In our last post here we looked at a simple model called the User Story that can be employed to help ensure that what a customer needs their software to do becomes, in the end, what it actually does. If you’ve read the simple basics in our prior post — with emphasis on the User Story’s Who, What and Why — then our example today should help seal the deal.
Our example comes from an actual client with a need to which most companies can relate. Our customer produces products requiring multiple steps and assembly processes for the RV and marine industries.
Who: The ‘Who’ is our client’s General Manager. The GM is responsible for ensuring that production on the floor runs smoothly and efficiently, ensuring that work crews across the various production zones are being utilized as effectively as possible.
What: The GM wanted a custom report that would give him sales dollar volume currently sitting in customer orders, arranged according to each order’s work center on the floor.
Why: Like other companies, our GM uses order backlog as a proxy for more detailed production and work center/routing cues. That makes sense because it’s a great ‘seat of the pants’ barometer for how busy the folks on the floor are likely to be in each area of production. They want to look 3 days out and know how “balanced” the flow will be on the production floor. (Or in production floor parlance: Which butts to kick, right?)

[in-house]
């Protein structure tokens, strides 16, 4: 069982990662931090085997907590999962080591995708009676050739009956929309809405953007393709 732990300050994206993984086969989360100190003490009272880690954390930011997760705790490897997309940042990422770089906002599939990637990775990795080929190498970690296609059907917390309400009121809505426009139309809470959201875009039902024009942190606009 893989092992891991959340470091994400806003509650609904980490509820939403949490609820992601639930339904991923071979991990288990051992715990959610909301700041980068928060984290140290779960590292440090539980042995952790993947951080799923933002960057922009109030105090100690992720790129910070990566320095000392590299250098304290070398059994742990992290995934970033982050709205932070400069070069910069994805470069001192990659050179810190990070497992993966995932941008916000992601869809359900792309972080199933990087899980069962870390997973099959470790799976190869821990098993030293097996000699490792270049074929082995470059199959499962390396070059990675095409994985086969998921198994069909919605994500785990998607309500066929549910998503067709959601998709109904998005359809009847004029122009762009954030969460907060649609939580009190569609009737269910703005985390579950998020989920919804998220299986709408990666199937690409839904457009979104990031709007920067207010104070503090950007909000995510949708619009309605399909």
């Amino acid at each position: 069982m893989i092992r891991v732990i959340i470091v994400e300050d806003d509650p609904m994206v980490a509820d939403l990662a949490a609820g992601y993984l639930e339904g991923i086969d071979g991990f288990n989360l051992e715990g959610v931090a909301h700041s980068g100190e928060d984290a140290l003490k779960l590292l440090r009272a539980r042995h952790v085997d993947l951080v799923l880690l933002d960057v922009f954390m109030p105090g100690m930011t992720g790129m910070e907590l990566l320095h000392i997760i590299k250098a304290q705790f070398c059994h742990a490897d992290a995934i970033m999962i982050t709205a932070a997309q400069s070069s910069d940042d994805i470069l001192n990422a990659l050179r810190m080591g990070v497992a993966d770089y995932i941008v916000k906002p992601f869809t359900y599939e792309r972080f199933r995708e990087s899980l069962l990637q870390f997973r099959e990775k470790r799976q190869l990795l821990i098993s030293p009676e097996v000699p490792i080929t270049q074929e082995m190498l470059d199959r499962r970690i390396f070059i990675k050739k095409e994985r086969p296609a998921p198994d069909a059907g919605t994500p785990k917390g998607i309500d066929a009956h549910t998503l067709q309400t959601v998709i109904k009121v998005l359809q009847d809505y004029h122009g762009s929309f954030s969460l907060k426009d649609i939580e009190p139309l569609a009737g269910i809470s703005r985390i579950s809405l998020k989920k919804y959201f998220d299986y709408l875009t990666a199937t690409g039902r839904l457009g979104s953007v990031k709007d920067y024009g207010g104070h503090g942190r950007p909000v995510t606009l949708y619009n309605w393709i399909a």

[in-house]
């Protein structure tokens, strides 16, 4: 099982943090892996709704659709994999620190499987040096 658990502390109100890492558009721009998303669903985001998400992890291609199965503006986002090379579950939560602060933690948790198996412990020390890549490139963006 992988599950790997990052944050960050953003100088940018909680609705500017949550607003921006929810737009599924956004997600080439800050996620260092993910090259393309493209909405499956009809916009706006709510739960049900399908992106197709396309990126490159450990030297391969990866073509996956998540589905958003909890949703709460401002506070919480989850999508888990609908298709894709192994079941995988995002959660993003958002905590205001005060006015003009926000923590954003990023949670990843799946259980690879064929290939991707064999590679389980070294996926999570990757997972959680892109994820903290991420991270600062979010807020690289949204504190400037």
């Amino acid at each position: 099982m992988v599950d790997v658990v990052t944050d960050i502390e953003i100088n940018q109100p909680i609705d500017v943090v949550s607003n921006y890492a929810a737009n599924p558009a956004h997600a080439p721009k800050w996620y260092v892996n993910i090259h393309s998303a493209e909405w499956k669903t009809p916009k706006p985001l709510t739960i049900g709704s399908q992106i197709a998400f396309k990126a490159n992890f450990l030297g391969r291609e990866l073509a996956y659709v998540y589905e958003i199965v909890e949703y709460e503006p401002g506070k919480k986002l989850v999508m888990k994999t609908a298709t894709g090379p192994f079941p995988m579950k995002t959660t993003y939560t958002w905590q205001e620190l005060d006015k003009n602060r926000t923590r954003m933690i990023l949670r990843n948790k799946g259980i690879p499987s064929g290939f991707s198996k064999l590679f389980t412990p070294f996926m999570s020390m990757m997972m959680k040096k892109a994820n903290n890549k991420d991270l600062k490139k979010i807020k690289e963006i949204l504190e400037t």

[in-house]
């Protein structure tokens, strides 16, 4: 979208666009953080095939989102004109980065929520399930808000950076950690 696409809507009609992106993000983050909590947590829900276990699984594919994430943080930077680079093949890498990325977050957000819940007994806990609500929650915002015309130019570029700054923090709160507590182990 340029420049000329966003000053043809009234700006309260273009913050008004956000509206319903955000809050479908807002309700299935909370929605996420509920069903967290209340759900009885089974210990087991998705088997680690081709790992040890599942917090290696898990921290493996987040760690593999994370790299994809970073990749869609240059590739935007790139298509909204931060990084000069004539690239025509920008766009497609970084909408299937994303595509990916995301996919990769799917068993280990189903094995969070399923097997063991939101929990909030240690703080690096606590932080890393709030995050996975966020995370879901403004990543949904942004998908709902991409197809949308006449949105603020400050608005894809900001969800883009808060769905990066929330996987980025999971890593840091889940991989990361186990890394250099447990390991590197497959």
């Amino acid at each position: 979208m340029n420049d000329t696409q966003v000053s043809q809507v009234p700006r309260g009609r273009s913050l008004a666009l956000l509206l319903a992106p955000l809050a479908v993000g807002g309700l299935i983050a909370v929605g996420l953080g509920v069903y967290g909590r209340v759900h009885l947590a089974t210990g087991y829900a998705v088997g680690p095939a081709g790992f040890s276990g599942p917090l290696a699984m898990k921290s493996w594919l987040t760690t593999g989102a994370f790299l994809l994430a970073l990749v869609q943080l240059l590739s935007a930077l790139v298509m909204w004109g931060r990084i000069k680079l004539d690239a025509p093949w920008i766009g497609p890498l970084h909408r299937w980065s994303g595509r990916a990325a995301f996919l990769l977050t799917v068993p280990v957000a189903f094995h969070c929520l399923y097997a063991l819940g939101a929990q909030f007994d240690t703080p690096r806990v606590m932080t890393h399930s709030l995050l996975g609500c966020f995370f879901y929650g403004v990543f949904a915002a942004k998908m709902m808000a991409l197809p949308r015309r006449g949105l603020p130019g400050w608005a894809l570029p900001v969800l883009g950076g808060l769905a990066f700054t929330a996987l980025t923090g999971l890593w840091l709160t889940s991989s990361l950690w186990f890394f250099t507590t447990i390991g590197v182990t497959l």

So in simple terms: The GM (Who) needs a specifically filtered report based on orders (What) in order to balance the workload on the shop floor (Why).
The value lies in being able to keep promise dates, keep the floor busy, optimize production, and maximize throughput while minimizing labor costs.
Some experts, like the development team at Rally Software Development would say that this User Story gets us started, but the team needs more: they need the 3 elements of a user story – the Card, Conversation and Confirmation. That’s pretty easy too…
The Card is the overview of Who, What & Why — using an index card as a metaphor (and sometimes literally) as the space for telling the succinct story.
The Conversation results when the Card is used as the basis for a discussion between the client and the provider, as they develop a shared understanding of the desired functionality, goals and constraints. Here the consultant should be asking questions to ensure a clear and mutual understanding.
Finally, The Confirmation should be captured after the Conversation, in the form of “acceptance criteria.” In other words, how will the results be tested to ensure the need (What, Why) is met? How will the customer confirm that the story was properly implemented? The acceptance criteria are the conditions of satisfaction that confirm that the user story has succeeded.
That’s it then: Who, What Why… and the 3 elements of Card, Conversation and Confirmation. The User Story can go a long way towards ensuring a successful implementation is occurring at each step along the way.